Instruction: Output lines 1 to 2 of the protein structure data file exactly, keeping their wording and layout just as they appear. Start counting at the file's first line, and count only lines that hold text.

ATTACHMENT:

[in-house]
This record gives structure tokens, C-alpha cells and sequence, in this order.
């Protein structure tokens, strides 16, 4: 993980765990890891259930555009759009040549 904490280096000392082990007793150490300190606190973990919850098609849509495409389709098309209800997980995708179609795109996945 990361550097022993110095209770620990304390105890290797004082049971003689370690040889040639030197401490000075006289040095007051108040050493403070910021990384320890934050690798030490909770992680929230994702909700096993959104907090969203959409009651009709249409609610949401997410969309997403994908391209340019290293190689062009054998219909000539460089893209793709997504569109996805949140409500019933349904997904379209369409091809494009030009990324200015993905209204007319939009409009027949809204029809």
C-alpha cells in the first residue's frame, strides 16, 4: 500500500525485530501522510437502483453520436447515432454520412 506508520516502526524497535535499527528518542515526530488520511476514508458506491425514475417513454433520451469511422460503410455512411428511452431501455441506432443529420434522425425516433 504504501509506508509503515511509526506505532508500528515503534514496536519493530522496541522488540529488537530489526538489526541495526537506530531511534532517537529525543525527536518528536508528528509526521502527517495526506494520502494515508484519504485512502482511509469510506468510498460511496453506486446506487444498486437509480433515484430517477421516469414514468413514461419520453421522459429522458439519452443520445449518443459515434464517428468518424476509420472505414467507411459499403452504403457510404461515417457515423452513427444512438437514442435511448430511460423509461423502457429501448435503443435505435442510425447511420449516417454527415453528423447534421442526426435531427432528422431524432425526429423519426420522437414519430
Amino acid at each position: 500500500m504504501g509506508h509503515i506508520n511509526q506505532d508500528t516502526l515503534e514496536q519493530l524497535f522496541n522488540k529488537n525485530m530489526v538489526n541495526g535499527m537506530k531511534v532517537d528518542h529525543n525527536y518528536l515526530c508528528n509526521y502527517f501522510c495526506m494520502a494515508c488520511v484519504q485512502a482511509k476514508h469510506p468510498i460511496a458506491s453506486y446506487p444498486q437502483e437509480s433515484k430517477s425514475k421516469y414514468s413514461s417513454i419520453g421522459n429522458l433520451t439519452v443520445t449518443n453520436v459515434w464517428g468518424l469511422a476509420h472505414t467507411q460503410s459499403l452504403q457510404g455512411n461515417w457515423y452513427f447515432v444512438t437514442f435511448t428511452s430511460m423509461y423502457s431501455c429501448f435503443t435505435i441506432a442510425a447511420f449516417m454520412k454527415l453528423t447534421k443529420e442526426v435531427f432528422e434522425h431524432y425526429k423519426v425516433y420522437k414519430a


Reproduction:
[in-house]
This record gives structure tokens, C-alpha cells and sequence, in this order.